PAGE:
1
Problem 1:
Two-Period Economy (25 points).
Consider a two-period economy (with no
government and hence no taxes), in which the representative consumer has no control over his
income.
The lifetime utility function of the representative consumer is
±²
12
1
2
,l
n
ucc
c c
³
,
where ln stands for the natural logarithm (that is not a typo – it is only
1
c
that is inside a ln(.)
function,
c
2
is
not
inside a ln(.) function).
Suppose the following numerical values: the
nominal
interest rate is
0.02
i
, the nominal price
of period-1 consumption is
1
100
P
, the nominal price of period-2 consumption is
2
102
P
, and
the consumer begins period 1 with zero net assets.
a.
(3 points)
Is it possible to numerically compute the
real
interest rate (
r
) between period one
and period two?
If so, compute it; if not, explain why not.
Solution:
The inflation rate is easily computed as
2
2
1
101
11
0
.
0
1
100
P
P
S
´
´
.
Then, using the
exact Fisher equation,
2
.
0
1
.
0
1
i
r
³
³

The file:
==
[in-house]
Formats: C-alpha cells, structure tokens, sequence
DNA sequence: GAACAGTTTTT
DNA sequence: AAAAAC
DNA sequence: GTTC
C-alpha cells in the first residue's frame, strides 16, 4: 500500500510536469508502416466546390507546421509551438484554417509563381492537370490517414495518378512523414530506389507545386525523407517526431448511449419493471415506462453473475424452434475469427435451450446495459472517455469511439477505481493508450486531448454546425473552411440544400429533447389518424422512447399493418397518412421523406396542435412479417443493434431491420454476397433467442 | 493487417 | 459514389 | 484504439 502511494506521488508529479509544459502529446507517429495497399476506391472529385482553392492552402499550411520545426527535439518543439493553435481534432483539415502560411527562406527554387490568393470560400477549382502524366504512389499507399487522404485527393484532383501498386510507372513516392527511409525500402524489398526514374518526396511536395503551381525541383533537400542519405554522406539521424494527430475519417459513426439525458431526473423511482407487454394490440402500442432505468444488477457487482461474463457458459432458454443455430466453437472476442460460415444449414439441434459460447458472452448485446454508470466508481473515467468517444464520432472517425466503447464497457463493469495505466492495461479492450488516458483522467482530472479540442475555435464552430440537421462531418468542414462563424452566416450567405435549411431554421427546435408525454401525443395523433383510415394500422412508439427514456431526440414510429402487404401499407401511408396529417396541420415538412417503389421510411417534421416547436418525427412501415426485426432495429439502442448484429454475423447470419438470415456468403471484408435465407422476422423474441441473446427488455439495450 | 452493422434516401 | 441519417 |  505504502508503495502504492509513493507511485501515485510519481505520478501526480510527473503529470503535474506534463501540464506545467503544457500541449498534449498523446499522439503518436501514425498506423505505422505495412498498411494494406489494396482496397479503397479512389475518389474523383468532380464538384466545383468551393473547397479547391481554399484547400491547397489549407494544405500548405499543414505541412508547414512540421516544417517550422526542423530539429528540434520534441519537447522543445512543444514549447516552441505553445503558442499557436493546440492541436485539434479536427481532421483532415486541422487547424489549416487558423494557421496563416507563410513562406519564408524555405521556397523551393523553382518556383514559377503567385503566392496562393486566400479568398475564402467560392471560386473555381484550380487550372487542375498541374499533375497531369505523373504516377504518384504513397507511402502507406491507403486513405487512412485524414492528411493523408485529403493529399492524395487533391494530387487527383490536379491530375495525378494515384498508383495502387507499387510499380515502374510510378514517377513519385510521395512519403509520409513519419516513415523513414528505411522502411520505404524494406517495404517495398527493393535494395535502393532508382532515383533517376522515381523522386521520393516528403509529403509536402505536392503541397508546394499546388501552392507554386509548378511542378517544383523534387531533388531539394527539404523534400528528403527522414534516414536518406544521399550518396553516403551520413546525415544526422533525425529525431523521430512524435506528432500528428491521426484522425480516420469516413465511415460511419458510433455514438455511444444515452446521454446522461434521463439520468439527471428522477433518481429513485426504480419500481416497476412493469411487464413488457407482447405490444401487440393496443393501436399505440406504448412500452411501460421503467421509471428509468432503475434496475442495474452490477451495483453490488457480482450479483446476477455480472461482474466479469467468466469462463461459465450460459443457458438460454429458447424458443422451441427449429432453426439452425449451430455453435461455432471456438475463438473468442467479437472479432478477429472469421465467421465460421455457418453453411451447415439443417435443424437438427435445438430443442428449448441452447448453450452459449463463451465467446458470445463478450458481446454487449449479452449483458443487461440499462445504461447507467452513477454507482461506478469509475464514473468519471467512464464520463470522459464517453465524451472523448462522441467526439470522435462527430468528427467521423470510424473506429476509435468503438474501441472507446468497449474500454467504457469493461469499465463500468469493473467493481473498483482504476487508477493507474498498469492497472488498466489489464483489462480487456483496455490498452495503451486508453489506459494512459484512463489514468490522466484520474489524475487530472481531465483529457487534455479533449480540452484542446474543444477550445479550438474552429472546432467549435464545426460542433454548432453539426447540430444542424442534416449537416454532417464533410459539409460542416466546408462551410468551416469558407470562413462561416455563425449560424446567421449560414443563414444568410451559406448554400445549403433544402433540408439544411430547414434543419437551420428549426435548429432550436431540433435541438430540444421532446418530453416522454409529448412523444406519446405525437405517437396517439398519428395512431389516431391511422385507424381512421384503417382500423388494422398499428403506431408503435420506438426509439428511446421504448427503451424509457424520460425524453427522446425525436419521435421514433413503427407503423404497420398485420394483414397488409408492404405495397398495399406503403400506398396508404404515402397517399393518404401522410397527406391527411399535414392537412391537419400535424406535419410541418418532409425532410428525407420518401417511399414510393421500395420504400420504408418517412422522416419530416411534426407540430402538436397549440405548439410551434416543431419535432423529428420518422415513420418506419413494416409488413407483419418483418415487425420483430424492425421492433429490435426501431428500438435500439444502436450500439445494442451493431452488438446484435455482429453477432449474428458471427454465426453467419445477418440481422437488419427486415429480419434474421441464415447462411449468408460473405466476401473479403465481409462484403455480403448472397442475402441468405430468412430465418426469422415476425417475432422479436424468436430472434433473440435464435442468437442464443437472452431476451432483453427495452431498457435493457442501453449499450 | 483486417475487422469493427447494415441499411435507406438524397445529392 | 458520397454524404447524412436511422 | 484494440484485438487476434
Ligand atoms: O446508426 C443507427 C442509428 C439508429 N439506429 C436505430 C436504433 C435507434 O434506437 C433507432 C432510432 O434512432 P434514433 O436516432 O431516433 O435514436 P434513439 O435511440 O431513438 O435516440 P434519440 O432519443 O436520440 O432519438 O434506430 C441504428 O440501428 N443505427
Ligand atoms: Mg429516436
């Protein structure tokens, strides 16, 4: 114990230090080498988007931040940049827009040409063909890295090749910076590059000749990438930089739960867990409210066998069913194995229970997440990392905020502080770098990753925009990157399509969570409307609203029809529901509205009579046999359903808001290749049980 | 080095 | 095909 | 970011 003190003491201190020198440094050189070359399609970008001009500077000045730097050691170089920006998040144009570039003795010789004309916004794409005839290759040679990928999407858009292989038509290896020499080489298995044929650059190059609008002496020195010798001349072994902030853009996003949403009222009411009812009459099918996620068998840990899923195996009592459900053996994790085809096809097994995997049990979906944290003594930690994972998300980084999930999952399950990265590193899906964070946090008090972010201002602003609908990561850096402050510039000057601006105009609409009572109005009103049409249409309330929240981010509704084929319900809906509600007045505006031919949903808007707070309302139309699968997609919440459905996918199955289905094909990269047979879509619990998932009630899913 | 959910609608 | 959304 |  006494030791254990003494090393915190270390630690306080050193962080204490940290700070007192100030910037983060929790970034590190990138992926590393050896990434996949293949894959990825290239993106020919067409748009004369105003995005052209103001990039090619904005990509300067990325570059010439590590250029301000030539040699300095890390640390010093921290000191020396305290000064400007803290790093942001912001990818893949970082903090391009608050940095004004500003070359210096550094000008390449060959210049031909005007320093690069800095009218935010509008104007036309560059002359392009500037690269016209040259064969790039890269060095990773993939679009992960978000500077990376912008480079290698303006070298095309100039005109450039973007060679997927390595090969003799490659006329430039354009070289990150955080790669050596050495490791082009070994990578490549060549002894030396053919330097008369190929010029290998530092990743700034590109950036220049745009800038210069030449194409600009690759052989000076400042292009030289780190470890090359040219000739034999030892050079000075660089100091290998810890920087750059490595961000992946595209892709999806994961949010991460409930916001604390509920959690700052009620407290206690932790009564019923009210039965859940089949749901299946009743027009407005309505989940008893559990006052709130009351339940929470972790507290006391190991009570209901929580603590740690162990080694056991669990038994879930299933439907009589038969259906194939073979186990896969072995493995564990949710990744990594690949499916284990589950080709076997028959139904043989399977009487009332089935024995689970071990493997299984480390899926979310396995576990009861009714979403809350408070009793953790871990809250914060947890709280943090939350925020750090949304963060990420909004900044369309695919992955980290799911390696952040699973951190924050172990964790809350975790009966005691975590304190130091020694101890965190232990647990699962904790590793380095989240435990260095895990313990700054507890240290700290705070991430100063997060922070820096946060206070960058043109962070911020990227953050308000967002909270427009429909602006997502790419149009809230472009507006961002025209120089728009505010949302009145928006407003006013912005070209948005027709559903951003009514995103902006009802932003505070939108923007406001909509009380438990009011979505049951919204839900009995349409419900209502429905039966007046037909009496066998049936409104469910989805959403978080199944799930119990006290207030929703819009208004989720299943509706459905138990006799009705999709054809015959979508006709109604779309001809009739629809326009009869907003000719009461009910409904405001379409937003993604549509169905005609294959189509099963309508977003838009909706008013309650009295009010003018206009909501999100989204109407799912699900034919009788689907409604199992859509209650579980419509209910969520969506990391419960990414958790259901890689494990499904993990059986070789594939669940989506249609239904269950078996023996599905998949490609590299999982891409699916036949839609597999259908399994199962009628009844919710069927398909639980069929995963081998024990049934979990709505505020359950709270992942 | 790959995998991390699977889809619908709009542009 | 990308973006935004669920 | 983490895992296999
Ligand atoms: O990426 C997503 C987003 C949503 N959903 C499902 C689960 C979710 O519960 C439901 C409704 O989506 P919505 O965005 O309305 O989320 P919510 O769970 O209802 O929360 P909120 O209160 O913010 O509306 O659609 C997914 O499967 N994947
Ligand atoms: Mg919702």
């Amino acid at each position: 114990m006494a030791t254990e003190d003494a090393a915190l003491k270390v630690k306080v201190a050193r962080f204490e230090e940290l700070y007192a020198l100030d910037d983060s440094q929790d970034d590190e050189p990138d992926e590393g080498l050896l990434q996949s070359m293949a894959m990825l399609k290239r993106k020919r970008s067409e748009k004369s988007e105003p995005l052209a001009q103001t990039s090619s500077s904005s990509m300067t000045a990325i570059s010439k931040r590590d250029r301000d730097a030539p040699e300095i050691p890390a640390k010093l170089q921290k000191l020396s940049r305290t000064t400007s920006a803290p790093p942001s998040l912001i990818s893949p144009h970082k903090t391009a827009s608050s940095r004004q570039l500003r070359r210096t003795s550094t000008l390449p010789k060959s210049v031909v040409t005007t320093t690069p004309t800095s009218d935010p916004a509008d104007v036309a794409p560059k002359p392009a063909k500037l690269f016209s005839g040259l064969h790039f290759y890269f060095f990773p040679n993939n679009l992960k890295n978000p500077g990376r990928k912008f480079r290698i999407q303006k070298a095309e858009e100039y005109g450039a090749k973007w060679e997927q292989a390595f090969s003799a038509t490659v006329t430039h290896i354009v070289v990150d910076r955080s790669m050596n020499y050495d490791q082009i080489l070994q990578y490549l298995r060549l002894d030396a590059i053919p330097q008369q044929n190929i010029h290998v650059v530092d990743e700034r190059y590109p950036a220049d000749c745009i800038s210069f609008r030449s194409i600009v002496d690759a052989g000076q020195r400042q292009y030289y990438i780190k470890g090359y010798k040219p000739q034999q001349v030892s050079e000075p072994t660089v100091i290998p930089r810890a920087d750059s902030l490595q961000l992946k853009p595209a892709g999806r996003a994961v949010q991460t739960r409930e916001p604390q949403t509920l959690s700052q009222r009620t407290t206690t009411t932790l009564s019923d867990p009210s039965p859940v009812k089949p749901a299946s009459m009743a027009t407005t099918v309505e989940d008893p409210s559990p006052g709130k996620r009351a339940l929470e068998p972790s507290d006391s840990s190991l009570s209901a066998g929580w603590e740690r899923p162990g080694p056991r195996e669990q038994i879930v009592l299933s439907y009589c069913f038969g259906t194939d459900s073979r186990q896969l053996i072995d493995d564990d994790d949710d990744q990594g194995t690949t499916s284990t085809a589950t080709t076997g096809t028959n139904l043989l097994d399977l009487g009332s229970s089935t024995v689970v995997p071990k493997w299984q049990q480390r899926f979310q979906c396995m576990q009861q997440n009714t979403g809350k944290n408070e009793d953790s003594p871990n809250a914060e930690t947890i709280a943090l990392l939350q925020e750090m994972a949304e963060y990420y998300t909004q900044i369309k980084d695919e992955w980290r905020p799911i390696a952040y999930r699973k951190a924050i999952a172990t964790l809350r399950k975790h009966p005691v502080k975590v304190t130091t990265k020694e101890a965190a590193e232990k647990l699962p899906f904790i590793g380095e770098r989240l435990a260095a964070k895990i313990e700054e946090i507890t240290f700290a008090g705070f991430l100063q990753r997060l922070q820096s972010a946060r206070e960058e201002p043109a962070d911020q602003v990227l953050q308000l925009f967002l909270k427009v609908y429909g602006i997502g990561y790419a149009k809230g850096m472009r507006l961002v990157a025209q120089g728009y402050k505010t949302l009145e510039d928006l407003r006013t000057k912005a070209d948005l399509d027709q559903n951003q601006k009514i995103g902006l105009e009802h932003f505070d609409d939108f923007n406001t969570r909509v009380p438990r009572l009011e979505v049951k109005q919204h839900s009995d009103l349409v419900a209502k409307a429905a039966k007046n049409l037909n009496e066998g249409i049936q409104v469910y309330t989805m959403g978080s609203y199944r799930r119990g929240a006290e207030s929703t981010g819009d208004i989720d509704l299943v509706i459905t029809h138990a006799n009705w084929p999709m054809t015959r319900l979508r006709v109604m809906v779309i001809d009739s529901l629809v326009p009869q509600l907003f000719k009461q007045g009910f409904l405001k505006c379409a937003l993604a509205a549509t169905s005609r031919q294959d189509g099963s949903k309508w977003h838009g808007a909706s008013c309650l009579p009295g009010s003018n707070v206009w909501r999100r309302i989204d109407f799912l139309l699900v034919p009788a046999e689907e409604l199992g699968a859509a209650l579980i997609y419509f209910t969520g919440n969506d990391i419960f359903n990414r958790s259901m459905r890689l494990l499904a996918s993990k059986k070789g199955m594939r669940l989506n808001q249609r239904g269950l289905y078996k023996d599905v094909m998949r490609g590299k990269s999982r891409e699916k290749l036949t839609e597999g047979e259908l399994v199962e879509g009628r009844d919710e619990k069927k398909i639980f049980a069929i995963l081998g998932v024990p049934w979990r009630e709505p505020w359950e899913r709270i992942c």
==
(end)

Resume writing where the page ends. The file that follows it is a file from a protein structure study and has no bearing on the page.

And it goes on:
³
, so that
0
r
.
b.
(14 points)
Set up a
sequential
Lagrangian formulation of the consumer’s problem, and
compute first-order conditions in order to answer the following:
i) is it possible to
numerically compute the consumer’s optimal choice of consumption in period 1?
If so,
compute it; if not, explain why not.
ii) is it possible to numerically compute the consumer’s
optimal choice of consumption in period 2?
If so, compute it; if not, explain why not.
Solution:
The sequential Lagrangian for this problem (here cast in real terms, but you could
have case it in nominal terms as well) is
11 1
1
2 2
1 2
(, )
[
]
[
(
1 )
]
uc c
y c a
y
ra c
O
³´
´
³
³
³
´
,
where
1
and
2
are the multipliers on the period-1 and period-2 budget constraints.
The first-
order condition with respect to
1
c
is
112
1
0
´
, with respect to
2
c
212
2
0
´
,
and with respect to
1
a
is
(1
)
0
r
´³
.
The third FOC allows us to conclude
)
r
³
.
Substituting this into the FOC on
1
c
gives
2
(
r
³
.
Next, the FOC on
2
c
allows us
to
obtain
22
1
2
.
Substituting
this
into
the
previous
expression
gives
us
(
r
³
, or
1
r
³
, which of course is the usual consumption-
savings optimality condition.
Using the given functional form, the consumption-savings
optimality condition for this problem can be expressed as
1
1/
1
1
c
r
³
, which immediately
allows us to conclude
1
1
c
r
³
, which completes part i.
However,
2
c
cannot
be